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Classical Music

August 26, 2007
by

One of my favorite things to do is to sit down and listen to classical music. I particularly like Beethoven’s music, although Bach and Mozart also rank really high on my list of classical favorites. In the end, it doesn’t matter who wrote it, as long as it is a good piece of music.

One of the things I love about classical music is how complex it is. There is the main melody, and then in a symphony or concerto, you also have an orchestra painting layers and layers of sound. In a symphony, the melody can jump from one group of instruments to another, which makes it very interesting to see what instrument the composer wishes to use next. In a concerto, one instrument is featured as the main instrument throughout the piece (thus, you have violin concertos and piano concertos – the specified instrument being the instrument that is being featured).

Even in smaller pieces (typically called sonatas), the composer typically picks either a violin or a piano – the two instruments capable of the most complex sounds. It is truly amazing to hear what a composer is able to do with a single instrument at times.

Not everyone gets classical music. In order to appreciate it fully, you have to be willing to listen to it for a long period of time and engage with it. However, I find that classical music, particularly that which features a symphony orchestra, tends to inspire a sense of awe in me that I get nowhere else. When a good composer weaves several disparate musical instruments together, playing off of the strengths of each to make a whole, I believe we see a picture of God the Creator. He has created this world in a way which requires different plants, animals, weather systems, and humans fulfilling different roles, allowing creation to work. Another thing I think of during a good symphony is the church – several parts combining together to make a God-glorifying whole, following the lead of Christ much like the symphony follows the lead of the featured instrument during a concerto, or like how the symphony as a whole follows the lead of the conductor. I believe this is the sense of awe that so many get while listening to a symphony: we are inspired by a creator’s masterful work, and are reminded of the Creator’s most masterful work that is being conducted and composed all around us.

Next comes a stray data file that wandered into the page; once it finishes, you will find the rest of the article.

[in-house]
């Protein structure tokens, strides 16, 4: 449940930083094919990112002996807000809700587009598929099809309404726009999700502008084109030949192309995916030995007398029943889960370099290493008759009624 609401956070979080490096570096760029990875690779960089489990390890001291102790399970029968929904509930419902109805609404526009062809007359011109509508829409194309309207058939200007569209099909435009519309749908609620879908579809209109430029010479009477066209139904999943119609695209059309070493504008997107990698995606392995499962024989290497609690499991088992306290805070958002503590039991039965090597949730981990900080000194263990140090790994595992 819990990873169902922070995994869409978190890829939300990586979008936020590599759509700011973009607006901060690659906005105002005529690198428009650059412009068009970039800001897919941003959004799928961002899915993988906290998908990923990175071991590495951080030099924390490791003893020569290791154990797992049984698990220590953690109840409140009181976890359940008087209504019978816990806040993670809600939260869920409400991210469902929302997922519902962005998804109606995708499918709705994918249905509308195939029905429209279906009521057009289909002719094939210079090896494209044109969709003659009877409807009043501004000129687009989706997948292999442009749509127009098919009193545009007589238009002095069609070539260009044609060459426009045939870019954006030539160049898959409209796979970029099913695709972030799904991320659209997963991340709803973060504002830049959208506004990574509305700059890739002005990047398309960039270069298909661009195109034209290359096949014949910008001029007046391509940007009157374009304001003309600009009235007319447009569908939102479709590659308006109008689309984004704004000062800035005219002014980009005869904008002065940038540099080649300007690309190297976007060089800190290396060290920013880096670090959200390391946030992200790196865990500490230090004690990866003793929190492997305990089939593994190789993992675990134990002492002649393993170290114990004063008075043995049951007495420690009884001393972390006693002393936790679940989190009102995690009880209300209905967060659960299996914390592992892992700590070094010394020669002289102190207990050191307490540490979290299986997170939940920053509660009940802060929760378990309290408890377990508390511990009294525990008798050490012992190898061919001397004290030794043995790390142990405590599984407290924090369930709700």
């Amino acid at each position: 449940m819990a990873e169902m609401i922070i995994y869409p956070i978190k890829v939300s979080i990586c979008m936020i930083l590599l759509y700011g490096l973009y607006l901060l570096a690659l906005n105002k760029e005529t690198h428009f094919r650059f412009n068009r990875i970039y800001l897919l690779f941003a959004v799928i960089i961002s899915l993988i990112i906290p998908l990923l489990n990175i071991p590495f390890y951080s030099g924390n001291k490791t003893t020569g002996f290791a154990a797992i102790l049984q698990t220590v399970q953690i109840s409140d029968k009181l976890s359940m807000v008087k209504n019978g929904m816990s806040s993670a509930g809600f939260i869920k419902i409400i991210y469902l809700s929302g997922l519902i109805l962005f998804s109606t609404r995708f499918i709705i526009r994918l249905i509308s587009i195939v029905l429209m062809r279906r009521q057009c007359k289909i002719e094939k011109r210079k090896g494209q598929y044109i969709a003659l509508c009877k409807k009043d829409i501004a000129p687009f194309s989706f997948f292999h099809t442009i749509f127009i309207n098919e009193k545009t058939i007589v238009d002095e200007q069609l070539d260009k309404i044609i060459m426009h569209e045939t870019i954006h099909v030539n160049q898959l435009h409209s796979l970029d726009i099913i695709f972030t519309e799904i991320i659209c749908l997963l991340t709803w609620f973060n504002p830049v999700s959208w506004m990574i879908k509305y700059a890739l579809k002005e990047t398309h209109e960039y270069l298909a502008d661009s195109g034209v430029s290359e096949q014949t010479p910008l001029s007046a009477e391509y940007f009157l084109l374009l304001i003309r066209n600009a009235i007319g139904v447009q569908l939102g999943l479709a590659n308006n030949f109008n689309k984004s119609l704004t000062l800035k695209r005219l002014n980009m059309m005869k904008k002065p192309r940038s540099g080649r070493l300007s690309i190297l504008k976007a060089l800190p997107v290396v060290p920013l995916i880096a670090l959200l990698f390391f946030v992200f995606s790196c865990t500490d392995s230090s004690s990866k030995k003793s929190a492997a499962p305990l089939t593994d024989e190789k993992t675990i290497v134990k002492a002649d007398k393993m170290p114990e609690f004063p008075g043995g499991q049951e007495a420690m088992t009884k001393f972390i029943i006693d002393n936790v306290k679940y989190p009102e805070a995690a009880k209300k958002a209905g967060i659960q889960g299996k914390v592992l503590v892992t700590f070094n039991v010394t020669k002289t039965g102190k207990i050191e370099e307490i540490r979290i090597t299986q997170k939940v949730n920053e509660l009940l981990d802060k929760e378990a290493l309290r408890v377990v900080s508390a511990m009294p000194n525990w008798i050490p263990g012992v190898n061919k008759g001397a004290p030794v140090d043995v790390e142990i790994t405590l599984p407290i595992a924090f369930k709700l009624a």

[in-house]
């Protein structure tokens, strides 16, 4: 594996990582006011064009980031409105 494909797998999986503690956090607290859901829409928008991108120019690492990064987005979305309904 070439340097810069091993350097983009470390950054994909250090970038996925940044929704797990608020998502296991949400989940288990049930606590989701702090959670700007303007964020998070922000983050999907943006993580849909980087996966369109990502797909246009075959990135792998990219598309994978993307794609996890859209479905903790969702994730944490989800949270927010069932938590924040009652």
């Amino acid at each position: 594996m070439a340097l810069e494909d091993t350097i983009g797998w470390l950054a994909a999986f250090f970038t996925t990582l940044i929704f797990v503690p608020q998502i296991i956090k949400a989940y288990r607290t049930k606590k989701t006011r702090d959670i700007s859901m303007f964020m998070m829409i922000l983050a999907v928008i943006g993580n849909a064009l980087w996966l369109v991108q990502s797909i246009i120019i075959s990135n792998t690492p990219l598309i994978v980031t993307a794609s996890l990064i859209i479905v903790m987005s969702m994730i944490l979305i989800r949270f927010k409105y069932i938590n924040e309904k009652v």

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One Comment leave one →
  1. September 8, 2007 9:41 pm

    I have often listened to classical music and relished the complexity of it. Sometimes I listen for specific instuments even though they don’t carry the melody and enjoy the beauty of their harmony and counterpart. I love the comparison you made to the church and the Christian. How important it is for us to recognize the individual parts. The melody may carry the theme of the song, but it is the orchestra which makes is a thing of beauty. I am guilty of both exalting my part above others and of belittling the importance of my part in comparison to others. Every instrument is important and needed for the music to become a song. Ignore even one and the song becomes something which the composer did not intend it to be.

    Thanks for the post.

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